3. Kirstin says:

    It frustrates me that education must be so tied to economics and politics. But I guess that has always been the case. My biggest beef with the education system is that compulsory k-12 education has really not been around that long, and learning has been around since forever.

    There are so many interesting creative ways of learning that school systems often don’t have the energy, funding, manpower to make happen. I love learning and I want my kid(s) to as well. But I was terrified of school–especially junior high–and Brent used to develop horrible headaches on Sunday nights as he anticipated the start of another school week (due to bullying issues). That is just not the way things should be.

  4. ncsteph says:

    I don’t know if this will help or not, but as a primary school educator (in a previous life), I would like to encourage you to let Lil’T continue on to Grade 1. I say this from an educator standpoint & not a parental one, I know, but her ability to sit still (and therefore her reading skills) will benefit on a greater scale in Grade 1 because that is the level where structure is encouraged over “sharing” and “taking turns”… it becomes more of an educational setting – one in which she is able to reach toward academic over social standards. As a Grade 1 teacher, I noticed that the curriculum between K & 1 is HUGE; the emphasis is on learning measurable skills (in number games and reading, as well as social sciences, historical moments, cultural expression & scientific inquiry) in addition to building on social skills like taking turns and sitting still, but also teaching responsibilities based on positive reinforcement – if you’re a quiet one, you usually get chosen for a specific role like classroom helper or line leader – and there is also a more standardized method of making sure students participate in both social and academic activities)… this is why I rarely went into a K classroom — it felt more like babysitting and navigating the emotional chaos than it felt like an educational environment. There is a defined system of organization that exists within Grade 1 that does not exist in a K classroom: more encouragement, less containment.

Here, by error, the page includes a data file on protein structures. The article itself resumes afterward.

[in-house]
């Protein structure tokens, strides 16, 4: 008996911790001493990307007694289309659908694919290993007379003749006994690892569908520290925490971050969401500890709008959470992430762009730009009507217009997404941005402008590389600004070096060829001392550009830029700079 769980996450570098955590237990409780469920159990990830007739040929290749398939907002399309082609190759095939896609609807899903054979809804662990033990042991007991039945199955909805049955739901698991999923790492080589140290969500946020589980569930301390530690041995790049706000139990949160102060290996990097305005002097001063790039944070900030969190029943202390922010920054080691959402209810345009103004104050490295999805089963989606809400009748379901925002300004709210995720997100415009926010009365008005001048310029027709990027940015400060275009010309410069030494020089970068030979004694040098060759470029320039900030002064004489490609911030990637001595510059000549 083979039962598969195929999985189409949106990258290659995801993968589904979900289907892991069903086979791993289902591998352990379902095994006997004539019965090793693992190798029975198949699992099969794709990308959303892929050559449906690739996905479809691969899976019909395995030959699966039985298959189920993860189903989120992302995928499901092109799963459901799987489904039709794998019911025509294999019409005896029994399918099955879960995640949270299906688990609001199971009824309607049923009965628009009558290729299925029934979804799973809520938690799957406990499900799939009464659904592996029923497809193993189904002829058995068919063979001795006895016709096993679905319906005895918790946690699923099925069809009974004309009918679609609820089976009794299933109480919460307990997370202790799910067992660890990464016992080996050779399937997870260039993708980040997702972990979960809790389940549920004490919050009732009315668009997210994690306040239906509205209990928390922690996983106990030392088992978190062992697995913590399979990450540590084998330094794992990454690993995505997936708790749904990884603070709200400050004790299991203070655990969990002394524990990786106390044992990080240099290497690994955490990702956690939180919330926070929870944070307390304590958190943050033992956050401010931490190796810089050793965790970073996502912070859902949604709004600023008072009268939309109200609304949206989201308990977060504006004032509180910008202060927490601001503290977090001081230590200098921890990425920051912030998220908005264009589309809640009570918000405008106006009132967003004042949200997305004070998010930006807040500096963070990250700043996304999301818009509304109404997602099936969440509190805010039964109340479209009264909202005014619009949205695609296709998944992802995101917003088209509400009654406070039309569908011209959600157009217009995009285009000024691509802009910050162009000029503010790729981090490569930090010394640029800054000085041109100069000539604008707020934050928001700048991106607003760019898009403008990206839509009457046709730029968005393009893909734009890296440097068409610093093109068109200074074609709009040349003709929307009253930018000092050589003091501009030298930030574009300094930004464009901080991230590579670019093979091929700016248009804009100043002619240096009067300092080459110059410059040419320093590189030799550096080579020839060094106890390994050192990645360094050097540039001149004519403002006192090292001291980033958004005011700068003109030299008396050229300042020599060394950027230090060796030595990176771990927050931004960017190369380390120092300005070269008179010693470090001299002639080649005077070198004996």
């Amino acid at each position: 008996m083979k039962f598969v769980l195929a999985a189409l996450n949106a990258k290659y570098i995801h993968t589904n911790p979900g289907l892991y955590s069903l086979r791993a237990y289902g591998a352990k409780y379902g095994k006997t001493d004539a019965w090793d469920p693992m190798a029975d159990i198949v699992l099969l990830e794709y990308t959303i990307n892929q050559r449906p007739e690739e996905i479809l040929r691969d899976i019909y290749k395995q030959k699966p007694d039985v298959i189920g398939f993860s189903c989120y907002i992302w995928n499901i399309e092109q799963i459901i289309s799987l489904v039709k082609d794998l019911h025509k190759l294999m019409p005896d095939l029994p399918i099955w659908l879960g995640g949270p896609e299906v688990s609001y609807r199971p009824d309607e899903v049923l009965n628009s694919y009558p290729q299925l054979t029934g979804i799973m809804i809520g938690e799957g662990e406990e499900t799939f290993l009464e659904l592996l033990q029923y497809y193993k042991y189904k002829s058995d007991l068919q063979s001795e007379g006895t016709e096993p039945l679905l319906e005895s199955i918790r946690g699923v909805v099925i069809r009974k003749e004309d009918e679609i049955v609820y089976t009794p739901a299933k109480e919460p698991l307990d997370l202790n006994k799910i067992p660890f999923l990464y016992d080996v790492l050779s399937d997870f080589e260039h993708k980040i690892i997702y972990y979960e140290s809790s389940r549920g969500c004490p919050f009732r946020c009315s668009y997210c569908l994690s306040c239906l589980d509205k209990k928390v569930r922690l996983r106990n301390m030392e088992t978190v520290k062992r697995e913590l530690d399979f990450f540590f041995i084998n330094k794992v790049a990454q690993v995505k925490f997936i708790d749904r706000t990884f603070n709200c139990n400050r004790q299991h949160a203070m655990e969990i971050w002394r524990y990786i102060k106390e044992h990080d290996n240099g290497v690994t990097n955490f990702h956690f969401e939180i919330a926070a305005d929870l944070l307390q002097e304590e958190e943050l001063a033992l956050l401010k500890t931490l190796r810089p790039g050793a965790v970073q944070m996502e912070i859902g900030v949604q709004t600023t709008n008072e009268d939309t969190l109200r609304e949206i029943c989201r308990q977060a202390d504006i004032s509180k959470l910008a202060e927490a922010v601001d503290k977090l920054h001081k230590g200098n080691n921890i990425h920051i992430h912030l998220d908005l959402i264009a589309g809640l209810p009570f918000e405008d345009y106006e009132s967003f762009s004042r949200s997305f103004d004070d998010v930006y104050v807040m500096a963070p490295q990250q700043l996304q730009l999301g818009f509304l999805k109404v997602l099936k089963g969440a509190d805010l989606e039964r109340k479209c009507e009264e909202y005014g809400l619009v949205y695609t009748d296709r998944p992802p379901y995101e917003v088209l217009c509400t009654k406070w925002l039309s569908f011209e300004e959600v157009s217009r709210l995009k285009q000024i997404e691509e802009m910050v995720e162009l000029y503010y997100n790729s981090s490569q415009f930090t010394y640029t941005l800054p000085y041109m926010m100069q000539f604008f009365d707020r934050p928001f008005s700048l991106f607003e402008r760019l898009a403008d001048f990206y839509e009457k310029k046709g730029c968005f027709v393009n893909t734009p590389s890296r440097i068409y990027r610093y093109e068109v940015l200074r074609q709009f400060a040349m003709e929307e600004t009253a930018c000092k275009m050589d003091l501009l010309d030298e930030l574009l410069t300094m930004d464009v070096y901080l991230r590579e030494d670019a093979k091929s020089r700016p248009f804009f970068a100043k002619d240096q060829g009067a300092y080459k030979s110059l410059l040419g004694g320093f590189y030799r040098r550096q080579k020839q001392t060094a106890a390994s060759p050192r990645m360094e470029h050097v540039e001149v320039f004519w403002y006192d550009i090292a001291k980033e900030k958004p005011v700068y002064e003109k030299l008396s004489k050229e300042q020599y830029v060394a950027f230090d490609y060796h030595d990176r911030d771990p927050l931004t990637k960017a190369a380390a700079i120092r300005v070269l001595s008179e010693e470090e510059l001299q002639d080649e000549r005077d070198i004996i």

That said, you know what’s best for T… and if she’s anything like her mom, she may not be best suited for a structured environment 😉 — but if I had stayed in K longer, I would have gone crazy – I didn’t realize the safety & stability, not to mention the opportunities that a classroom had to offer until I got to Grade 1. Both as a teacher AND as a student. xoxo

  5. Lorena says:

    Ah, the joys of motherhood. How can you not worry? Isn’t worrying part of the deal?

  6. Quince says:

    I also think Lil’T will benefit from the structure of Grade 1, given her obvious academic abilities. Socializing will never be perfect for every kid. Every kid has a different personality, regardless of how much time you give them to blossom.

    I was going to suggest Waldorf as well, given the smaller class sizes – but it’s not for everyone.

    • prairienymph says:

      If Lil’T goes on to Grade 1 this year, she will be 4 grades ahead of her little sister and only 3 years older. Since Lil’T is our first, I already treat her like she is older than she is and I don’t want to steal a year of her childhood. Another year of kindergarten and afternoons of art, field trips to the zoo or the science centre and I get to keep her one more year – selfish? On the other hand, I didn’t need to be in high school as long as I was.
      I get the feeling she will be bored at school no matter when she starts grade 1. I view school as a place to learn structure and social skills but home is the place I hope she will develop a love of learning.